MCN Columnists
Mike Wilmington

Wilmington By Mike WilmingtonWilmington@moviecitynews.com

Wlmington on Movies: Black Souls

Dark, stark and bleak, and filled with a sense of impending disaster, Francesco Munzi’s Black Souls is an anti-romantic Italian mob drama—a great brooding powerhouse of a film that reminds you of violent mob classics like The Godfather and Goodfellas, and more recent Italian crime gems like Gomorrah, only to veer off into a shocking climax that’s more reminiscent in tone and impact of a Greek tragedy.

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Wilmington on Movies: True Story

Truth may not always be stranger than fiction, but it sometimes seems to sell better—even though that “truth” may be ambivalent and the reporting questionable. True Story, a true-crime movie which has some very good scenes and performances, and also some that are disturbingly dubious, supplies a couple of juicy fact-based roles for real-life buddies Jonah Hill and James Franco, and both dive right in, taking over the screen joyously, both when they’re together and sometimes when they aren’t. That doesn’t mean that the movie is entirely or even largely satisfying. It’s not, though the two lead actors give it everything they can.

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Wilmington on Movies: Ex Machina

We’re in something of a golden age for movie science fiction—or at least a gold-plated one at least—and Ex Machina is a good example how that genre can be worked and reworked by a bright filmmaker who knows the form and how to play with it.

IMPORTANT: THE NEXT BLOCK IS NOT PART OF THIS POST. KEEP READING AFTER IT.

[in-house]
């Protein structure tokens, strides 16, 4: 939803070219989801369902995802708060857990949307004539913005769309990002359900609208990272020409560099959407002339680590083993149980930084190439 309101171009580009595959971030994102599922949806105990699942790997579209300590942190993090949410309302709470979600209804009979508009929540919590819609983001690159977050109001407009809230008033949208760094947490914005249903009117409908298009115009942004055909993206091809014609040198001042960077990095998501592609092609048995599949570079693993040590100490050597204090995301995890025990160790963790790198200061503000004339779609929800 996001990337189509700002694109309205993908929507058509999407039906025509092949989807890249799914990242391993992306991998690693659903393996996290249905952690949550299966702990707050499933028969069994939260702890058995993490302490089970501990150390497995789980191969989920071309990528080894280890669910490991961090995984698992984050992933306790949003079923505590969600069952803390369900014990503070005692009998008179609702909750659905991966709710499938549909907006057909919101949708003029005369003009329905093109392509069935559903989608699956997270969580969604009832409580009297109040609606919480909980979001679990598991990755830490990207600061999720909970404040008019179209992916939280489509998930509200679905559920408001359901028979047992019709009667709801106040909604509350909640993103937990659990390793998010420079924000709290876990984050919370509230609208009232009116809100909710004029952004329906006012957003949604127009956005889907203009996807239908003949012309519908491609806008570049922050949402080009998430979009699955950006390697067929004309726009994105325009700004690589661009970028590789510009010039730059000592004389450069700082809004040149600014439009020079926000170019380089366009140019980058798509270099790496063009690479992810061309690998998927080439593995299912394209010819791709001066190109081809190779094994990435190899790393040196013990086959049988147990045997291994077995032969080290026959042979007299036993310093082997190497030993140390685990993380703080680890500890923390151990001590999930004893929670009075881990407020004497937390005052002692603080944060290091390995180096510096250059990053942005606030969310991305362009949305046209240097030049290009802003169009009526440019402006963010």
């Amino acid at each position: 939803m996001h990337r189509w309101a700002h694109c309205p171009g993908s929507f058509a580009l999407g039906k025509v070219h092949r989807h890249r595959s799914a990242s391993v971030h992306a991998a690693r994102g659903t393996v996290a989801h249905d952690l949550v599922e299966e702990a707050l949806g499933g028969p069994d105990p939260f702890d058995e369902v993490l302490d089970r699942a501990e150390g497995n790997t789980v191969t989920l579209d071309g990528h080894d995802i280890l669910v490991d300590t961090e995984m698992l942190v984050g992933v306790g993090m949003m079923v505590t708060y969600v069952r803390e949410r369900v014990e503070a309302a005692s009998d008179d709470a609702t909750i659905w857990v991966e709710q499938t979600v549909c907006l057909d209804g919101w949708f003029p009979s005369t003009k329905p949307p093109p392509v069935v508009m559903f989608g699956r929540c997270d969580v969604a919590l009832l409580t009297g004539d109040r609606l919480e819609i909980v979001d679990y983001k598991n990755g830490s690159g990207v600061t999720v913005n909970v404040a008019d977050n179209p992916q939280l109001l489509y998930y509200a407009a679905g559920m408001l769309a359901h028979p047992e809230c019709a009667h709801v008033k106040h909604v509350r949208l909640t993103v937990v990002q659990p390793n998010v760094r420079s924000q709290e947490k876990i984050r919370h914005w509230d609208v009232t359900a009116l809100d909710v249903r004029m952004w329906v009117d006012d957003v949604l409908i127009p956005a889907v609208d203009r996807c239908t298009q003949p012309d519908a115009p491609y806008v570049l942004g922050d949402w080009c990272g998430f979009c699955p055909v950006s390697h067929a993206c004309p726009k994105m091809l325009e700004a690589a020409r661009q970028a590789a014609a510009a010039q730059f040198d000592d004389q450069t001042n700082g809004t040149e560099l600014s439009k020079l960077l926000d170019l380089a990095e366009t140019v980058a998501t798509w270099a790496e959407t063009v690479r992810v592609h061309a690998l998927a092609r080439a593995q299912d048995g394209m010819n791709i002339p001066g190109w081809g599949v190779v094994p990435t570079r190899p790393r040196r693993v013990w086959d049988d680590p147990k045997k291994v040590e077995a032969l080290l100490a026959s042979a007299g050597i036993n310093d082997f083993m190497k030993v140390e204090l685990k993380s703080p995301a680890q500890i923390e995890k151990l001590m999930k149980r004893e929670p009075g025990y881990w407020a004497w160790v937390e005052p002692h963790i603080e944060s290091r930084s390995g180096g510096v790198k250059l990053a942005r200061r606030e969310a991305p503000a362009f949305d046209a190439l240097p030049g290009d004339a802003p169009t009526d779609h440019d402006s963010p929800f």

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Wilmington

Quote Unquotesee all »

Who are the critics speaking to?
Nobody seems able to answer the question of how you can make theatre criticism more appealing, more clickworthy. One answer is to be a goddamn flamethrower every week, be a bombthrower, to write scorched-earth reviews. Just be completely hedonistic and ego-driven in your criticism, become a master stylist, and treat everything in front of you onstage as fodder for your most delicious and vicious language. That’s one road. And people may enjoy your writing. The thing that’s sacrificed is any sense of a larger responsibility, and any aesthetic consistency. I don’t think anyone is following that model right now—just being a complete jerk.

Well, Rex Reed is still writing.
Ah. Well, you can also be a standard bearer, and insist that work doesn’t measure up to your high standards. But I think the art makes the standards. I’m not going to sit there and say, “This is the way you do Shakespeare.” I believe that every play establishes its own standards, and our job is to just evaluate it. But everybody’s looking for the formula for how to talk about culture so that people who don’t have any time to read want to read about it. Is there something beyond thumbs-up, thumbs-down criticism? I would hope there’s a way to talk about a theatre event in real time—meaning while it’s still going on—in a way that’s engaging, funny, witty, and evaluates the elements of the thing. But it’s like if you had a friend who was like, “Gee, are you working out? You look great. But that’s a terrible haircut.” Nobody wants that person around.
~ Time Out’s 17-Year Theatre Critic, David Cote, Upon His Exit

“Now I am awake to the world. I was asleep before. When they slaughtered Congress, we didn’t wake up. When they blamed terrorists and suspended the Constitution, we didn’t wake up either. They said it would be temporary. Nothing changes instantaneously. In a gradually heating bathtub you’d be boiled to death before you knew it.”
“The Handmaid’s Tale,” Bruce Miller